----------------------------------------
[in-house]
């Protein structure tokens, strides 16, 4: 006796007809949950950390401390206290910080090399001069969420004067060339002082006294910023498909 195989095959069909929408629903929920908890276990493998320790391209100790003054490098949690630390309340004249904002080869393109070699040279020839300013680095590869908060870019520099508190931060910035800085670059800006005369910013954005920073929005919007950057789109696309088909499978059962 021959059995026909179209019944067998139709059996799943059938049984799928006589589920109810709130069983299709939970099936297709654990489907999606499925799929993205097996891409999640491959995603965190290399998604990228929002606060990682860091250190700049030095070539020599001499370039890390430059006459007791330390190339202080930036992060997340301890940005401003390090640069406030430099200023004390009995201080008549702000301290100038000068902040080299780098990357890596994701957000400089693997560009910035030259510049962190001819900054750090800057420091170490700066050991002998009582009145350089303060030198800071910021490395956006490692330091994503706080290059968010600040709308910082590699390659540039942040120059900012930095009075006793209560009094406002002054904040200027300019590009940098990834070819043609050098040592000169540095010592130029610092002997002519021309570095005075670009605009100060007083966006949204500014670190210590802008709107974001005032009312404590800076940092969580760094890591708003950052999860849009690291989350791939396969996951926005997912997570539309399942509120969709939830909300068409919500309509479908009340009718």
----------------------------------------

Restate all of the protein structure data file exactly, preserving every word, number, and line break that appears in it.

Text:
[in-house]
């Protein structure tokens, strides 16, 4: 006796007809949950950390401390206290910080090399001069969420004067060339002082006294910023498909 195989095959069909929408629903929920908890276990493998320790391209100790003054490098949690630390309340004249904002080869393109070699040279020839300013680095590869908060870019520099508190931060910035800085670059800006005369910013954005920073929005919007950057789109696309088909499978059962 021959059995026909179209019944067998139709059996799943059938049984799928006589589920109810709130069983299709939970099936297709654990489907999606499925799929993205097996891409999640491959995603965190290399998604990228929002606060990682860091250190700049030095070539020599001499370039890390430059006459007791330390190339202080930036992060997340301890940005401003390090640069406030430099200023004390009995201080008549702000301290100038000068902040080299780098990357890596994701957000400089693997560009910035030259510049962190001819900054750090800057420091170490700066050991002998009582009145350089303060030198800071910021490395956006490692330091994503706080290059968010600040709308910082590699390659540039942040120059900012930095009075006793209560009094406002002054904040200027300019590009940098990834070819043609050098040592000169540095010592130029610092002997002519021309570095005075670009605009100060007083966006949204500014670190210590802008709107974001005032009312404590800076940092969580760094890591708003950052999860849009690291989350791939396969996951926005997912997570539309399942509120969709939830909300068409919500309509479908009340009718």